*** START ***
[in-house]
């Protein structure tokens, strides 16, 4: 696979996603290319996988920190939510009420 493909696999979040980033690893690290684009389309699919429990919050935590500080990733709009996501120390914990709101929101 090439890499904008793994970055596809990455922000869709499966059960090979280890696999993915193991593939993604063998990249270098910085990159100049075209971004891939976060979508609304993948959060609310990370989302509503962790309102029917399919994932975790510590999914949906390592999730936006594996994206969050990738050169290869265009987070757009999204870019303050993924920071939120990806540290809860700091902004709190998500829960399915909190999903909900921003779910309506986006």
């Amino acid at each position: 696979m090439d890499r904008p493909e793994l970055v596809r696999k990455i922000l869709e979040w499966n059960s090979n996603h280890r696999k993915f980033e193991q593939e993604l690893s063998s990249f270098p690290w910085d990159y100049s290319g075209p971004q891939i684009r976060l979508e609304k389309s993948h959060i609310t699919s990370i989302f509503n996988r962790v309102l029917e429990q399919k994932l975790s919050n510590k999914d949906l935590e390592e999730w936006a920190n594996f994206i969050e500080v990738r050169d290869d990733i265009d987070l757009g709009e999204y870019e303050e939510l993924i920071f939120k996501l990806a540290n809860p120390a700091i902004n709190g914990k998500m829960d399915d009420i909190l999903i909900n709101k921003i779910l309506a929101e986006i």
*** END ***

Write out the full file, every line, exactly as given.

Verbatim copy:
[in-house]
């Protein structure tokens, strides 16, 4: 696979996603290319996988920190939510009420 493909696999979040980033690893690290684009389309699919429990919050935590500080990733709009996501120390914990709101929101 090439890499904008793994970055596809990455922000869709499966059960090979280890696999993915193991593939993604063998990249270098910085990159100049075209971004891939976060979508609304993948959060609310990370989302509503962790309102029917399919994932975790510590999914949906390592999730936006594996994206969050990738050169290869265009987070757009999204870019303050993924920071939120990806540290809860700091902004709190998500829960399915909190999903909900921003779910309506986006």
């Amino acid at each position: 696979m090439d890499r904008p493909e793994l970055v596809r696999k990455i922000l869709e979040w499966n059960s090979n996603h280890r696999k993915f980033e193991q593939e993604l690893s063998s990249f270098p690290w910085d990159y100049s290319g075209p971004q891939i684009r976060l979508e609304k389309s993948h959060i609310t699919s990370i989302f509503n996988r962790v309102l029917e429990q399919k994932l975790s919050n510590k999914d949906l935590e390592e999730w936006a920190n594996f994206i969050e500080v990738r050169d290869d990733i265009d987070l757009g709009e999204y870019e303050e939510l993924i920071f939120k996501l990806a540290n809860p120390a700091i902004n709190g914990k998500m829960d399915d009420i909190l999903i909900n709101k921003i779910l309506a929101e986006i």